Kabelious Reserve Action Group Newsletter - August 2020

It is hard to believe that just over two years ago the Kabeljous Reserve was an unused, overgrown area of land.

Earlier this year, our KRAG logo was launched (see top of newsletter). It was developed by Johno Swanevelder and CCPrints has sponsored the printing of signs and stickers for use on volunteers’ vehicles.

It has been wonderful to see how well used and popular our reserve has become. It is encouraging to all our hard-working volunteers to see a full parking area, and visitors, both local and from out of town, enjoying themselves hiking, cycling, trail running, picnicking and bird watching. The lagoon water pushing up into the wetlands has given the reserve a whole different look recently, and it is possible to canoe beyond porcupine bridge. This has also attracted much birdlife.

Unfortunately, several events had to be cancelled. The popular moonwalk was cancelled firstly due to bad weather, and then the lockdown. We are looking forward to holding these again as soon as possible.

We were also due to host two trail runs. The 60km Smhart trail run in April, and the Winterfest trail run in July. We look forward to being involved in these events again next year.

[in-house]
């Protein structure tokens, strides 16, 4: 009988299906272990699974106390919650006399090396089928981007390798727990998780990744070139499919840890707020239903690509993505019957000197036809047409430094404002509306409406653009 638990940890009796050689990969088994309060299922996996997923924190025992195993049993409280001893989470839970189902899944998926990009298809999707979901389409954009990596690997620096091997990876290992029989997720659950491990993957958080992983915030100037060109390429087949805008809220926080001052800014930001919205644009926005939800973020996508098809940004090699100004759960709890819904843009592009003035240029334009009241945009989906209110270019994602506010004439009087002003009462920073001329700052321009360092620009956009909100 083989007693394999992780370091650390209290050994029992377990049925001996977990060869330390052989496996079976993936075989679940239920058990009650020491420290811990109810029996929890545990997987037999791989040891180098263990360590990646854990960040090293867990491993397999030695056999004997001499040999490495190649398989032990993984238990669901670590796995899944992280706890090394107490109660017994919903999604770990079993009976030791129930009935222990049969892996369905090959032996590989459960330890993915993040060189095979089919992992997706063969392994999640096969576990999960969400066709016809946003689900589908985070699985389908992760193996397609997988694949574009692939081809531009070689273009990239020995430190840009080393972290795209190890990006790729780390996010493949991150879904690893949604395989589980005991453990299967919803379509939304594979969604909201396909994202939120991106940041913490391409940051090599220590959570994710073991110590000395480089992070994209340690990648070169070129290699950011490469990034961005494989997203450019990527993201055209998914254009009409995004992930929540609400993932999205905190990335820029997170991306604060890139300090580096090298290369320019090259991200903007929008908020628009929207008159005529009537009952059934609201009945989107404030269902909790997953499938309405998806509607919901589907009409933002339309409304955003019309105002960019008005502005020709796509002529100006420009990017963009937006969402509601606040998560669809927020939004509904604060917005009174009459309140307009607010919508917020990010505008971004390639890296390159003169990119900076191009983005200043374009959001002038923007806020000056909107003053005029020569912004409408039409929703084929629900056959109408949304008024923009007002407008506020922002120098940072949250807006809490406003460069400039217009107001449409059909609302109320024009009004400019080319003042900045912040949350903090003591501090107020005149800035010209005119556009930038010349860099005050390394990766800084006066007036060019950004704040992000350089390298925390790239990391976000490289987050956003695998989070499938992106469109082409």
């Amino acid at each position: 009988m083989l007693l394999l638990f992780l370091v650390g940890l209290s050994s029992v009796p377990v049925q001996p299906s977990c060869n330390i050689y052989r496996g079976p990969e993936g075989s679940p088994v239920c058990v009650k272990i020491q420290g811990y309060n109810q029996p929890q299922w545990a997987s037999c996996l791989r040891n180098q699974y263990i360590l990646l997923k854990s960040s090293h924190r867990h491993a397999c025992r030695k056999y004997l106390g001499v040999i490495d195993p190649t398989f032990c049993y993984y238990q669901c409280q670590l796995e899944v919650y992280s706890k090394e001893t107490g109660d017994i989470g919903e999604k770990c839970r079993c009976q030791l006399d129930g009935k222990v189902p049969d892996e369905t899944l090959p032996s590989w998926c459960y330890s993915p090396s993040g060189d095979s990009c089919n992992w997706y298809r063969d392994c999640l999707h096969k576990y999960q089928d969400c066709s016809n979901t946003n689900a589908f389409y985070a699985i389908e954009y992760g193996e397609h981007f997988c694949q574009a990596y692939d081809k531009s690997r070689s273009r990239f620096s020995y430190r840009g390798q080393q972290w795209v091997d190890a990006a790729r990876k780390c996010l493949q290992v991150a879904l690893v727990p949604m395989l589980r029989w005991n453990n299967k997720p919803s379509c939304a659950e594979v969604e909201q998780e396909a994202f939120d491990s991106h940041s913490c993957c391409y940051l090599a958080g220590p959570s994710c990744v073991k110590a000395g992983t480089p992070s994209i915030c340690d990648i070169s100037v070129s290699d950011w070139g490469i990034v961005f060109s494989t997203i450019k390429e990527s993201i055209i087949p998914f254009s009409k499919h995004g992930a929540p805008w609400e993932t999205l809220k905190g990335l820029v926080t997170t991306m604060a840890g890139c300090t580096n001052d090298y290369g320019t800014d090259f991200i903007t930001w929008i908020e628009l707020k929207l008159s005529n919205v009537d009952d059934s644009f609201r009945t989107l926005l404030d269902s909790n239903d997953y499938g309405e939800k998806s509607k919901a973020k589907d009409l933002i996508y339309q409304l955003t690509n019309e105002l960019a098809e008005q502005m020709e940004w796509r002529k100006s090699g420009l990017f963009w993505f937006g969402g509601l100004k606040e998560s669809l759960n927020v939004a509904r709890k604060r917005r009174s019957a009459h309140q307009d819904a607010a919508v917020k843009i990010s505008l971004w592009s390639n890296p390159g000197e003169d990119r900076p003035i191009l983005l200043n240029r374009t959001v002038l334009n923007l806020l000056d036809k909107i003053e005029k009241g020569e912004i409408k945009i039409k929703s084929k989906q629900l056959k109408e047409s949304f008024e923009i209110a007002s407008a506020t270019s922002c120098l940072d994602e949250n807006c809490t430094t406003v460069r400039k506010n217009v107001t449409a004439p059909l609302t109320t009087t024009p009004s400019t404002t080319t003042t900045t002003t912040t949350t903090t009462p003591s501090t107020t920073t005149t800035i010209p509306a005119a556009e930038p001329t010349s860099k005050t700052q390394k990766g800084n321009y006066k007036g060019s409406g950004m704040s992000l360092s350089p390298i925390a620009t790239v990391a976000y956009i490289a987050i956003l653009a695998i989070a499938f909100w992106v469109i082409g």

Despite the lockdown, our volunteers obtained working permits which allowed projects to be tackled during level 4.

Two surveys have been carried out in the reserve this year. A small mammal survey was done, assisted by Prof. Graham Kerley, Director of the Centre for Conservation Ecology at NMU. We were loaned 40 Scherman traps which were set up in different vegetation types. They were checked and cleared three times daily over a period of 5 days. Two species were recorded, striped field mice (Rhabdomys pumilo) and vlei rats (Otomys irroratus). We plan to start writing up the report on this survey later in the year.

KRAG in partnership with the Jeffreys Bay Wind Farm, installed advanced wildlife acoustic equipment and collected data on bat activity for 3 months. This data will allow identification of the bat species present in the reserve. We will be consulting with bat specialists, as well as NMU to analyse the data.
We have a rich source of wildlife in our small reserve. Camera traps have revealed over 30 “larger” mammals, the bird club has a list of more than 150 different bird species, and reptiles are frequently seen.

To read more on the summary of maintenance activities carried out over the past few weeks, click here.

 

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